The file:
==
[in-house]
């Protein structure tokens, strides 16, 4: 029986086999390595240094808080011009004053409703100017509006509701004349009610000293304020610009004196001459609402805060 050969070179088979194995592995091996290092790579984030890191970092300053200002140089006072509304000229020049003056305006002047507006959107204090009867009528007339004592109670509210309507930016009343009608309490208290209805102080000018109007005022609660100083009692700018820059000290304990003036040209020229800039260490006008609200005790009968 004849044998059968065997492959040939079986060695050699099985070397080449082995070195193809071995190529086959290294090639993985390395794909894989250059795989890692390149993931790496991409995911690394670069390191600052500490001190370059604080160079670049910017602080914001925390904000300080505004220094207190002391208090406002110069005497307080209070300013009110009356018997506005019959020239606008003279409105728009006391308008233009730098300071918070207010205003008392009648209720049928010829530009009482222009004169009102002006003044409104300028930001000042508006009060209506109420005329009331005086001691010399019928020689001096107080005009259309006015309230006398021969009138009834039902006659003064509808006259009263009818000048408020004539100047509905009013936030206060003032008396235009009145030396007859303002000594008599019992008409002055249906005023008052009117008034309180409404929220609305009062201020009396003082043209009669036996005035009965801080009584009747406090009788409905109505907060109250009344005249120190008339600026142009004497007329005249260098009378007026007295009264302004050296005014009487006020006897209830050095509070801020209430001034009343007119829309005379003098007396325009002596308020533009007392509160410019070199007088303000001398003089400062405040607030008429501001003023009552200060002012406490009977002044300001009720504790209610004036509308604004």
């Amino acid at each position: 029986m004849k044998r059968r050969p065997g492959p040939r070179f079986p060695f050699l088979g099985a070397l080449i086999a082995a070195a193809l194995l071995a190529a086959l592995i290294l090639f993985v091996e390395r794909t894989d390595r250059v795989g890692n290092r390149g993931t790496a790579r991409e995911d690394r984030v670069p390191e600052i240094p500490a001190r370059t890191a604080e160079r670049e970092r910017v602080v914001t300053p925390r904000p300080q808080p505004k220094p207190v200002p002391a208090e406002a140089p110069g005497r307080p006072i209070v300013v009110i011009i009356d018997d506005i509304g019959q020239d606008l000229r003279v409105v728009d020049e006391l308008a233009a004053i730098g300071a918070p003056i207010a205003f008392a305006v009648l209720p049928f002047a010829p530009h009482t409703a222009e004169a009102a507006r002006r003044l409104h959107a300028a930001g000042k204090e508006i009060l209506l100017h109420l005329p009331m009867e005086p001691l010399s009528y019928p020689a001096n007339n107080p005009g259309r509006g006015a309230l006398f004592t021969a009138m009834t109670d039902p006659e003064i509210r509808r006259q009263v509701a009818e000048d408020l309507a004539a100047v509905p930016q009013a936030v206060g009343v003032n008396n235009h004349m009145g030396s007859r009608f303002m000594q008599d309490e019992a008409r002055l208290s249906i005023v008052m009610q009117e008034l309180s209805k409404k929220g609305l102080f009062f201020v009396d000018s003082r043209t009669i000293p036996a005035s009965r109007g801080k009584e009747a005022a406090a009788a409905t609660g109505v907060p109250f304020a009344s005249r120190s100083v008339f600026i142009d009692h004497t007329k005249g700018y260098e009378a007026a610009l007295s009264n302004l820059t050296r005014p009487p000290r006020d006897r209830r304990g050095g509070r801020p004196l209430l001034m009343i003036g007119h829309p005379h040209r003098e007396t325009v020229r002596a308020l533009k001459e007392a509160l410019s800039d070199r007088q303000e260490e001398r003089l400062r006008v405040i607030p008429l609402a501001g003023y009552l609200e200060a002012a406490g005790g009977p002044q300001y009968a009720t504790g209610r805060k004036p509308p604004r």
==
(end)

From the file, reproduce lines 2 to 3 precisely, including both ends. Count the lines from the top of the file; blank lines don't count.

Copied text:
């Protein structure tokens, strides 16, 4: 029986086999390595240094808080011009004053409703100017509006509701004349009610000293304020610009004196001459609402805060 050969070179088979194995592995091996290092790579984030890191970092300053200002140089006072509304000229020049003056305006002047507006959107204090009867009528007339004592109670509210309507930016009343009608309490208290209805102080000018109007005022609660100083009692700018820059000290304990003036040209020229800039260490006008609200005790009968 004849044998059968065997492959040939079986060695050699099985070397080449082995070195193809071995190529086959290294090639993985390395794909894989250059795989890692390149993931790496991409995911690394670069390191600052500490001190370059604080160079670049910017602080914001925390904000300080505004220094207190002391208090406002110069005497307080209070300013009110009356018997506005019959020239606008003279409105728009006391308008233009730098300071918070207010205003008392009648209720049928010829530009009482222009004169009102002006003044409104300028930001000042508006009060209506109420005329009331005086001691010399019928020689001096107080005009259309006015309230006398021969009138009834039902006659003064509808006259009263009818000048408020004539100047509905009013936030206060003032008396235009009145030396007859303002000594008599019992008409002055249906005023008052009117008034309180409404929220609305009062201020009396003082043209009669036996005035009965801080009584009747406090009788409905109505907060109250009344005249120190008339600026142009004497007329005249260098009378007026007295009264302004050296005014009487006020006897209830050095509070801020209430001034009343007119829309005379003098007396325009002596308020533009007392509160410019070199007088303000001398003089400062405040607030008429501001003023009552200060002012406490009977002044300001009720504790209610004036509308604004």
């Amino acid at each position: 029986m004849k044998r059968r050969p065997g492959p040939r070179f079986p060695f050699l088979g099985a070397l080449i086999a082995a070195a193809l194995l071995a190529a086959l592995i290294l090639f993985v091996e390395r794909t894989d390595r250059v795989g890692n290092r390149g993931t790496a790579r991409e995911d690394r984030v670069p390191e600052i240094p500490a001190r370059t890191a604080e160079r670049e970092r910017v602080v914001t300053p925390r904000p300080q808080p505004k220094p207190v200002p002391a208090e406002a140089p110069g005497r307080p006072i209070v300013v009110i011009i009356d018997d506005i509304g019959q020239d606008l000229r003279v409105v728009d020049e006391l308008a233009a004053i730098g300071a918070p003056i207010a205003f008392a305006v009648l209720p049928f002047a010829p530009h009482t409703a222009e004169a009102a507006r002006r003044l409104h959107a300028a930001g000042k204090e508006i009060l209506l100017h109420l005329p009331m009867e005086p001691l010399s009528y019928p020689a001096n007339n107080p005009g259309r509006g006015a309230l006398f004592t021969a009138m009834t109670d039902p006659e003064i509210r509808r006259q009263v509701a009818e000048d408020l309507a004539a100047v509905p930016q009013a936030v206060g009343v003032n008396n235009h004349m009145g030396s007859r009608f303002m000594q008599d309490e019992a008409r002055l208290s249906i005023v008052m009610q009117e008034l309180s209805k409404k929220g609305l102080f009062f201020v009396d000018s003082r043209t009669i000293p036996a005035s009965r109007g801080k009584e009747a005022a406090a009788a409905t609660g109505v907060p109250f304020a009344s005249r120190s100083v008339f600026i142009d009692h004497t007329k005249g700018y260098e009378a007026a610009l007295s009264n302004l820059t050296r005014p009487p000290r006020d006897r209830r304990g050095g509070r801020p004196l209430l001034m009343i003036g007119h829309p005379h040209r003098e007396t325009v020229r002596a308020l533009k001459e007392a509160l410019s800039d070199r007088q303000e260490e001398r003089l400062r006008v405040i607030p008429l609402a501001g003023y009552l609200e200060a002012a406490g005790g009977p002044q300001y009968a009720t504790g209610r805060k004036p509308p604004r």